Amazon, the next Walmart

Posted on Jan 20, 2014
By Gaurav Aidasani is the best-loved company in America, despite being very similar to one of the least-loved companies in America: Walmart.

The Internet megastore had the best public image of any U.S. company in 2013, according to a study released on Monday by YouGov, a market-research firm based in the U.K. YouGov surveyed about 1.2 million people online over the course of 2013 to come up with its rankings, which confirm earlier research: A Harris Interactive poll released in March scored Amazon with the best reputation among large U.S. corporations.

In the Harris poll, Walmart ranked 40th out of 60 total companies, toward the back of the pack with oil drillers and wireless carriers. YouGov only ranked the top 25 U.S. companies, and Walmart did not make that list. YouGov also broke down the five highest-rated discount retailers: Amazon topped that list, too, while Walmart did not appear.

In fact, many people despise Walmart, and have for years, as a torrent of bad press has weighed on its public image. Walmart's bad rep began when it systematically squashed family-owned shops during its rapid national expansion in the ‘80s and ‘90s. Since then, Walmart has endured a wave of lawsuits from workers accusing the retailer of gender discrimination, poor health care and wage theft.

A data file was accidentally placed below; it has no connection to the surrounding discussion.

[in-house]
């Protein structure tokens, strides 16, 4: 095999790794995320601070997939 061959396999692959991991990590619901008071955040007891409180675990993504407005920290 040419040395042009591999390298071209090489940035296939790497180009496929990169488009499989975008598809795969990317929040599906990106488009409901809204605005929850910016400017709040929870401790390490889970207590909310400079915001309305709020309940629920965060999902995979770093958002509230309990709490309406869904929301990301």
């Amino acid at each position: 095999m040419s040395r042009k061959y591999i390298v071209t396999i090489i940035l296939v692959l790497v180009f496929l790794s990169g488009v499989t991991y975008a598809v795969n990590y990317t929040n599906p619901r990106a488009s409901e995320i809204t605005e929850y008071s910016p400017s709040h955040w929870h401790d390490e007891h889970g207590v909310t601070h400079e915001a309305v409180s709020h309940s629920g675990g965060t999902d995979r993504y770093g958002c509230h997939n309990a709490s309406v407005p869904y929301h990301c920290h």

Amazon, on the other hand, is loved for the breadth of its inventory and the ease of using its website. People love its convenience.

Yet the closer you look, the more Amazon begins to look like Walmart. Working conditions at the warehouses that make magical same-day delivery possible are starting to get scrutiny. In recent years, there have been media reports of warehouse workers fainting from heat exhaustion, with air-conditioning installed only many months later. Some U.S. employees are suing, claiming that they have not been paid for work or that Amazon employs tactics to avoid paying unemployment benefits. German colleagues went on strike over Christmas.

And while Walmart crushed its smaller competition, Amazon chief Jeff Bezos can be just as ruthless against upstart online stores. According to the new book "The Everything Store" by Bloomberg Businessweek reporter Brad Stone, Bezos tried to buy in 2009. When rebuffed, Amazon warned the co-founders that it would get into the diaper business. Soon after, Amazon undercut's prices. When Walmart later made an offer to buy the site, Amazon reps warned the startup that Bezos “was such a furious competitor that he would drive diaper prices to zero if they sold to Bentonville.”